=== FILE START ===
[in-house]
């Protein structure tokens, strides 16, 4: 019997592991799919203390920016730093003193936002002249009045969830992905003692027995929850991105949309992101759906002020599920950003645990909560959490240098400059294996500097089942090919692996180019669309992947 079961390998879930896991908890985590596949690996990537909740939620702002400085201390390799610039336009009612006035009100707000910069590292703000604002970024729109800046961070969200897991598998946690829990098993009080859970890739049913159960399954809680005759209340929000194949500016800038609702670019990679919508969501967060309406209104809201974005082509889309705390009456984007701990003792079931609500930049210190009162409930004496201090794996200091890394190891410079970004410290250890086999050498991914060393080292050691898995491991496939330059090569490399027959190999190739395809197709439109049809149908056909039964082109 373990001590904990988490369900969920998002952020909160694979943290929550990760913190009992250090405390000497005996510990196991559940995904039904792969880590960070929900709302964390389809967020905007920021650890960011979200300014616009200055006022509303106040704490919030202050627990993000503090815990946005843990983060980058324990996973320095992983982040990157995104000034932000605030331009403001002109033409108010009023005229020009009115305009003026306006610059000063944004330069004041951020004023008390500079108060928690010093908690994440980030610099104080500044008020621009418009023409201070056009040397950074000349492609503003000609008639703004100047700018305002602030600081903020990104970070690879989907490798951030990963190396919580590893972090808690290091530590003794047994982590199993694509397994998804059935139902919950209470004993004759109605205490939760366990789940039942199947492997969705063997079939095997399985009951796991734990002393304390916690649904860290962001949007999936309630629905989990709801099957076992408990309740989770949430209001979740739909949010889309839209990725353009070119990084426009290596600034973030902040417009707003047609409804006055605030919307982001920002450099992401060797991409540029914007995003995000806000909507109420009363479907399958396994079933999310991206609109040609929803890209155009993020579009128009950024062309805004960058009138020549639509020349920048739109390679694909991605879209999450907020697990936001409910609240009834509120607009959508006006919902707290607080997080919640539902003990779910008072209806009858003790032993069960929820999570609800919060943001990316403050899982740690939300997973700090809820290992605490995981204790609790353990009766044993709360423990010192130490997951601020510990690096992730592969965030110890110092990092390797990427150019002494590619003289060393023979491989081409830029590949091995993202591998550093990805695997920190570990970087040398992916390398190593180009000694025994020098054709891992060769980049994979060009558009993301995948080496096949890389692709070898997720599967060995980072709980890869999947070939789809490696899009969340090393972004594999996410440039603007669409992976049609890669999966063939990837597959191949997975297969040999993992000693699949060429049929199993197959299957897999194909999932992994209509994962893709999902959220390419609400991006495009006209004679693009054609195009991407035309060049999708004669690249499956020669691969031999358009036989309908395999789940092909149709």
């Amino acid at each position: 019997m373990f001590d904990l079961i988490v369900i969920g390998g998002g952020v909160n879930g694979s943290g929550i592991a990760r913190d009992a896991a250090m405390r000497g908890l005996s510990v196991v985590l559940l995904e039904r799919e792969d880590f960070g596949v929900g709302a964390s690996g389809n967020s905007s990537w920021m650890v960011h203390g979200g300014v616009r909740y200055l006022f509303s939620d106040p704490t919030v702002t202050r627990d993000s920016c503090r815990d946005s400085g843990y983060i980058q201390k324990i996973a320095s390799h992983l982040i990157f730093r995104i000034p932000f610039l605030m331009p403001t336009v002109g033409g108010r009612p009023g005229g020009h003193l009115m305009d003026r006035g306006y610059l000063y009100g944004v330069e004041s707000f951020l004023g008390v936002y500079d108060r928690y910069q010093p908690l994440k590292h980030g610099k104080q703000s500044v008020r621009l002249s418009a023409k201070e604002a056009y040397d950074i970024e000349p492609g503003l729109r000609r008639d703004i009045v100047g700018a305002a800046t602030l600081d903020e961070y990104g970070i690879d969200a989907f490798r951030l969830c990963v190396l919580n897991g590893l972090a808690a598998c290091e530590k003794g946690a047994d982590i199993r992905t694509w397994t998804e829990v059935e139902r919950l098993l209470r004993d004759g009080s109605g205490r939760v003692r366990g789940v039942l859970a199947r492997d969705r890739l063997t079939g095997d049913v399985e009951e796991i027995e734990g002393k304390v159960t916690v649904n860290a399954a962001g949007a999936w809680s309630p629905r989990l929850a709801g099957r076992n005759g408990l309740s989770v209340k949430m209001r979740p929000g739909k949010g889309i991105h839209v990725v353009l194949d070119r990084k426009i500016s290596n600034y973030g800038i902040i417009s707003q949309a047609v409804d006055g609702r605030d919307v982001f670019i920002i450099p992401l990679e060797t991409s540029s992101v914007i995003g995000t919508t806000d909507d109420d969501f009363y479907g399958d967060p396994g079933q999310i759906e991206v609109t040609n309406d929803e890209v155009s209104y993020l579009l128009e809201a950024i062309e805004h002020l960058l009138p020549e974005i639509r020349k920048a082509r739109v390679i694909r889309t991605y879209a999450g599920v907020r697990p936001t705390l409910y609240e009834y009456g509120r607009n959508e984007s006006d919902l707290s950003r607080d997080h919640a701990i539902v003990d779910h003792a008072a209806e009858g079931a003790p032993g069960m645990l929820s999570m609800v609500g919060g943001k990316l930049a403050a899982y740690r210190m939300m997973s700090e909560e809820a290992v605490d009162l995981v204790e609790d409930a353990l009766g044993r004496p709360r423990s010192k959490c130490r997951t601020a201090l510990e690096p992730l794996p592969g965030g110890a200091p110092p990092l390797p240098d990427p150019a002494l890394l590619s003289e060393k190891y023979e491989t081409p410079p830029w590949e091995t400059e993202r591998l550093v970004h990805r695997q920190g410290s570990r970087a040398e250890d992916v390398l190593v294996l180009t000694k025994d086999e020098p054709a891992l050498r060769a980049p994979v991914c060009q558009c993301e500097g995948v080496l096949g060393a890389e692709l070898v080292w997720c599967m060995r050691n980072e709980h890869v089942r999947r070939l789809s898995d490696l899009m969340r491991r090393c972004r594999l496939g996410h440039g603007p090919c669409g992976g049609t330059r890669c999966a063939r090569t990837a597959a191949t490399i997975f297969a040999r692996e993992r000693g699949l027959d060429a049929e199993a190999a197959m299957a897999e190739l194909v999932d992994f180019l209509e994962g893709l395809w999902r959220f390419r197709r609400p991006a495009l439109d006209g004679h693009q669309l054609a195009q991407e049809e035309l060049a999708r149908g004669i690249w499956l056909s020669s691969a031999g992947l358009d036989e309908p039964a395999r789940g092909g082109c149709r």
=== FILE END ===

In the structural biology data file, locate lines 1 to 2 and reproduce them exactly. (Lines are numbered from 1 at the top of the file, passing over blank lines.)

[in-house]
């Protein structure tokens, strides 16, 4: 019997592991799919203390920016730093003193936002002249009045969830992905003692027995929850991105949309992101759906002020599920950003645990909560959490240098400059294996500097089942090919692996180019669309992947 079961390998879930896991908890985590596949690996990537909740939620702002400085201390390799610039336009009612006035009100707000910069590292703000604002970024729109800046961070969200897991598998946690829990098993009080859970890739049913159960399954809680005759209340929000194949500016800038609702670019990679919508969501967060309406209104809201974005082509889309705390009456984007701990003792079931609500930049210190009162409930004496201090794996200091890394190891410079970004410290250890086999050498991914060393080292050691898995491991496939330059090569490399027959190999190739395809197709439109049809149908056909039964082109 373990001590904990988490369900969920998002952020909160694979943290929550990760913190009992250090405390000497005996510990196991559940995904039904792969880590960070929900709302964390389809967020905007920021650890960011979200300014616009200055006022509303106040704490919030202050627990993000503090815990946005843990983060980058324990996973320095992983982040990157995104000034932000605030331009403001002109033409108010009023005229020009009115305009003026306006610059000063944004330069004041951020004023008390500079108060928690010093908690994440980030610099104080500044008020621009418009023409201070056009040397950074000349492609503003000609008639703004100047700018305002602030600081903020990104970070690879989907490798951030990963190396919580590893972090808690290091530590003794047994982590199993694509397994998804059935139902919950209470004993004759109605205490939760366990789940039942199947492997969705063997079939095997399985009951796991734990002393304390916690649904860290962001949007999936309630629905989990709801099957076992408990309740989770949430209001979740739909949010889309839209990725353009070119990084426009290596600034973030902040417009707003047609409804006055605030919307982001920002450099992401060797991409540029914007995003995000806000909507109420009363479907399958396994079933999310991206609109040609929803890209155009993020579009128009950024062309805004960058009138020549639509020349920048739109390679694909991605879209999450907020697990936001409910609240009834509120607009959508006006919902707290607080997080919640539902003990779910008072209806009858003790032993069960929820999570609800919060943001990316403050899982740690939300997973700090809820290992605490995981204790609790353990009766044993709360423990010192130490997951601020510990690096992730592969965030110890110092990092390797990427150019002494590619003289060393023979491989081409830029590949091995993202591998550093990805695997920190570990970087040398992916390398190593180009000694025994020098054709891992060769980049994979060009558009993301995948080496096949890389692709070898997720599967060995980072709980890869999947070939789809490696899009969340090393972004594999996410440039603007669409992976049609890669999966063939990837597959191949997975297969040999993992000693699949060429049929199993197959299957897999194909999932992994209509994962893709999902959220390419609400991006495009006209004679693009054609195009991407035309060049999708004669690249499956020669691969031999358009036989309908395999789940092909149709």